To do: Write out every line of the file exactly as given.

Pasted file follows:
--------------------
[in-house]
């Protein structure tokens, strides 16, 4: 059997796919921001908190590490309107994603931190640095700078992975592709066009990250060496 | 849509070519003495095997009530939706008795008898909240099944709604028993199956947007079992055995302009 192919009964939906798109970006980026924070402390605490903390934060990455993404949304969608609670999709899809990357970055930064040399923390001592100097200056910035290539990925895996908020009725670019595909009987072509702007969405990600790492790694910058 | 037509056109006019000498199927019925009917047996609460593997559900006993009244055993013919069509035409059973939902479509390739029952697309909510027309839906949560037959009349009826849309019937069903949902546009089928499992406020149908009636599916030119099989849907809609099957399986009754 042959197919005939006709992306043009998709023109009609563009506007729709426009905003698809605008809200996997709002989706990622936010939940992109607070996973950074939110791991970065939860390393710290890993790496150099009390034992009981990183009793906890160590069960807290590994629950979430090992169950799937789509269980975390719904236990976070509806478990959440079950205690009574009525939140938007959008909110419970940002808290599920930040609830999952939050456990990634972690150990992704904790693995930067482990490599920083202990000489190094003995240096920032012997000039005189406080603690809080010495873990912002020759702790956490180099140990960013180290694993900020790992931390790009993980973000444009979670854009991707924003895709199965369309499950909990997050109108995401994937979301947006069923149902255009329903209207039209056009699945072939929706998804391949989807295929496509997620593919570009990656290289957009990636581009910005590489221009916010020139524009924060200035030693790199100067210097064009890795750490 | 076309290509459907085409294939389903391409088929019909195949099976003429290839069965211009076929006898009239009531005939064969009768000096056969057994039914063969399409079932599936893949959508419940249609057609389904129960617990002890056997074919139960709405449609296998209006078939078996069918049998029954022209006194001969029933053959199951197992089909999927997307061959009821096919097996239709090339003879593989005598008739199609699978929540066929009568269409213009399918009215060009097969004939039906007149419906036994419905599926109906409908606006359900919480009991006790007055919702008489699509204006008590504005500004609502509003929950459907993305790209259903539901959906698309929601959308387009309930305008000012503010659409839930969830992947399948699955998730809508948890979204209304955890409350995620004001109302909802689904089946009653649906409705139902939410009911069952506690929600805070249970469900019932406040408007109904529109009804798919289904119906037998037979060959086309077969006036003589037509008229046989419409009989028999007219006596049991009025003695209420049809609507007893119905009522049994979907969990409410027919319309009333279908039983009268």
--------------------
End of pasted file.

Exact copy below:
[in-house]
């Protein structure tokens, strides 16, 4: 059997796919921001908190590490309107994603931190640095700078992975592709066009990250060496 | 849509070519003495095997009530939706008795008898909240099944709604028993199956947007079992055995302009 192919009964939906798109970006980026924070402390605490903390934060990455993404949304969608609670999709899809990357970055930064040399923390001592100097200056910035290539990925895996908020009725670019595909009987072509702007969405990600790492790694910058 | 037509056109006019000498199927019925009917047996609460593997559900006993009244055993013919069509035409059973939902479509390739029952697309909510027309839906949560037959009349009826849309019937069903949902546009089928499992406020149908009636599916030119099989849907809609099957399986009754 042959197919005939006709992306043009998709023109009609563009506007729709426009905003698809605008809200996997709002989706990622936010939940992109607070996973950074939110791991970065939860390393710290890993790496150099009390034992009981990183009793906890160590069960807290590994629950979430090992169950799937789509269980975390719904236990976070509806478990959440079950205690009574009525939140938007959008909110419970940002808290599920930040609830999952939050456990990634972690150990992704904790693995930067482990490599920083202990000489190094003995240096920032012997000039005189406080603690809080010495873990912002020759702790956490180099140990960013180290694993900020790992931390790009993980973000444009979670854009991707924003895709199965369309499950909990997050109108995401994937979301947006069923149902255009329903209207039209056009699945072939929706998804391949989807295929496509997620593919570009990656290289957009990636581009910005590489221009916010020139524009924060200035030693790199100067210097064009890795750490 | 076309290509459907085409294939389903391409088929019909195949099976003429290839069965211009076929006898009239009531005939064969009768000096056969057994039914063969399409079932599936893949959508419940249609057609389904129960617990002890056997074919139960709405449609296998209006078939078996069918049998029954022209006194001969029933053959199951197992089909999927997307061959009821096919097996239709090339003879593989005598008739199609699978929540066929009568269409213009399918009215060009097969004939039906007149419906036994419905599926109906409908606006359900919480009991006790007055919702008489699509204006008590504005500004609502509003929950459907993305790209259903539901959906698309929601959308387009309930305008000012503010659409839930969830992947399948699955998730809508948890979204209304955890409350995620004001109302909802689904089946009653649906409705139902939410009911069952506690929600805070249970469900019932406040408007109904529109009804798919289904119906037998037979060959086309077969006036003589037509008229046989419409009989028999007219006596049991009025003695209420049809609507007893119905009522049994979907969990409410027919319309009333279908039983009268």